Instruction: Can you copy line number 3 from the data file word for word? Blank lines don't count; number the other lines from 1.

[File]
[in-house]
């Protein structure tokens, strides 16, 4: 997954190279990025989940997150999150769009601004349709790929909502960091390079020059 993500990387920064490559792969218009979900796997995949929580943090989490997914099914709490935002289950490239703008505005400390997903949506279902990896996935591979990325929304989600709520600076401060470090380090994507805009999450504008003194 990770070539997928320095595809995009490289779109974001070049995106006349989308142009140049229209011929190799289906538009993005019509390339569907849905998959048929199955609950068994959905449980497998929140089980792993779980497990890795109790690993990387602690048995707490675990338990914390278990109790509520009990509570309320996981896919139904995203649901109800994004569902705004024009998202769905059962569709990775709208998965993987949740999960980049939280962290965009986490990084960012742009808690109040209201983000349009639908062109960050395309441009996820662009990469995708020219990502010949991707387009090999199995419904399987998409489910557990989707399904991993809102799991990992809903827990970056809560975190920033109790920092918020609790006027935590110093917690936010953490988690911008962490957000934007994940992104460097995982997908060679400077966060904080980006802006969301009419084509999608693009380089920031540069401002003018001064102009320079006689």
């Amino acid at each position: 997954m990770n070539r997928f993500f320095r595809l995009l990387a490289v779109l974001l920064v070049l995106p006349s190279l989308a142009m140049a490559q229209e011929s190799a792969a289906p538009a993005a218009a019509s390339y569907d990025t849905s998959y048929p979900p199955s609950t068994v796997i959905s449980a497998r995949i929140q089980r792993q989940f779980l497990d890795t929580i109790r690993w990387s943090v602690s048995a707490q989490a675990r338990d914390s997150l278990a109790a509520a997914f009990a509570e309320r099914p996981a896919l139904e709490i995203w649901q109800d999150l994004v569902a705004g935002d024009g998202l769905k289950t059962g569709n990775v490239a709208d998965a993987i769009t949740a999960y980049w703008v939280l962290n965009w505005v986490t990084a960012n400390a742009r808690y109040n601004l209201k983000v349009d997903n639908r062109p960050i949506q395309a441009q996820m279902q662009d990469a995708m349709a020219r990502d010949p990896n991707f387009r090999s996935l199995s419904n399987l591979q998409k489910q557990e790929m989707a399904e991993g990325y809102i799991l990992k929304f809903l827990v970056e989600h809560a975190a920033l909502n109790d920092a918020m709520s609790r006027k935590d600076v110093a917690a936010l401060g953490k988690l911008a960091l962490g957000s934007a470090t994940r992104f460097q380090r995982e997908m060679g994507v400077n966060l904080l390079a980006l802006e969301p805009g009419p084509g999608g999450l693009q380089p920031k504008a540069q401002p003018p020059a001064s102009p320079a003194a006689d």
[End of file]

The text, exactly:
């Amino acid at each position: 997954m990770n070539r997928f993500f320095r595809l995009l990387a490289v779109l974001l920064v070049l995106p006349s190279l989308a142009m140049a490559q229209e011929s190799a792969a289906p538009a993005a218009a019509s390339y569907d990025t849905s998959y048929p979900p199955s609950t068994v796997i959905s449980a497998r995949i929140q089980r792993q989940f779980l497990d890795t929580i109790r690993w990387s943090v602690s048995a707490q989490a675990r338990d914390s997150l278990a109790a509520a997914f009990a509570e309320r099914p996981a896919l139904e709490i995203w649901q109800d999150l994004v569902a705004g935002d024009g998202l769905k289950t059962g569709n990775v490239a709208d998965a993987i769009t949740a999960y980049w703008v939280l962290n965009w505005v986490t990084a960012n400390a742009r808690y109040n601004l209201k983000v349009d997903n639908r062109p960050i949506q395309a441009q996820m279902q662009d990469a995708m349709a020219r990502d010949p990896n991707f387009r090999s996935l199995s419904n399987l591979q998409k489910q557990e790929m989707a399904e991993g990325y809102i799991l990992k929304f809903l827990v970056e989600h809560a975190a920033l909502n109790d920092a918020m709520s609790r006027k935590d600076v110093a917690a936010l401060g953490k988690l911008a960091l962490g957000s934007a470090t994940r992104f460097q380090r995982e997908m060679g994507v400077n966060l904080l390079a980006l802006e969301p805009g009419p084509g999608g999450l693009q380089p920031k504008a540069q401002p003018p020059a001064s102009p320079a003194a006689d």